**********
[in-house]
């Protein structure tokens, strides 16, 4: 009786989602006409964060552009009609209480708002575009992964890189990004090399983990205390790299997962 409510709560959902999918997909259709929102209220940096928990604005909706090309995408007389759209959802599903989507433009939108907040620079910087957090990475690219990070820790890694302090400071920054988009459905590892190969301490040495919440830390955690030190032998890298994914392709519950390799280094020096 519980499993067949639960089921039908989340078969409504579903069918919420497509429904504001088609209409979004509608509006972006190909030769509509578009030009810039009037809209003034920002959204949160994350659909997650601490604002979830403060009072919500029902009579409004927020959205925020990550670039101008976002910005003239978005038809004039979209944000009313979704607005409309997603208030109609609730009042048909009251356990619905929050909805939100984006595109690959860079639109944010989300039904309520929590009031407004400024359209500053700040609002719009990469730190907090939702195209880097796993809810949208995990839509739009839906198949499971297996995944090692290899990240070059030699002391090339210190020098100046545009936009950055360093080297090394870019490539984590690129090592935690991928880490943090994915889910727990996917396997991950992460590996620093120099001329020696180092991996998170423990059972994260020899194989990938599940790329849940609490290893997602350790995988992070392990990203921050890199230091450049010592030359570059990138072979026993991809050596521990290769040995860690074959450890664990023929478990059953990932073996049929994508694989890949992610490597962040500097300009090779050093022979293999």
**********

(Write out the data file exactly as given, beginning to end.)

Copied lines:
[in-house]
């Protein structure tokens, strides 16, 4: 009786989602006409964060552009009609209480708002575009992964890189990004090399983990205390790299997962 409510709560959902999918997909259709929102209220940096928990604005909706090309995408007389759209959802599903989507433009939108907040620079910087957090990475690219990070820790890694302090400071920054988009459905590892190969301490040495919440830390955690030190032998890298994914392709519950390799280094020096 519980499993067949639960089921039908989340078969409504579903069918919420497509429904504001088609209409979004509608509006972006190909030769509509578009030009810039009037809209003034920002959204949160994350659909997650601490604002979830403060009072919500029902009579409004927020959205925020990550670039101008976002910005003239978005038809004039979209944000009313979704607005409309997603208030109609609730009042048909009251356990619905929050909805939100984006595109690959860079639109944010989300039904309520929590009031407004400024359209500053700040609002719009990469730190907090939702195209880097796993809810949208995990839509739009839906198949499971297996995944090692290899990240070059030699002391090339210190020098100046545009936009950055360093080297090394870019490539984590690129090592935690991928880490943090994915889910727990996917396997991950992460590996620093120099001329020696180092991996998170423990059972994260020899194989990938599940790329849940609490290893997602350790995988992070392990990203921050890199230091450049010592030359570059990138072979026993991809050596521990290769040995860690074959450890664990023929478990059953990932073996049929994508694989890949992610490597962040500097300009090779050093022979293999």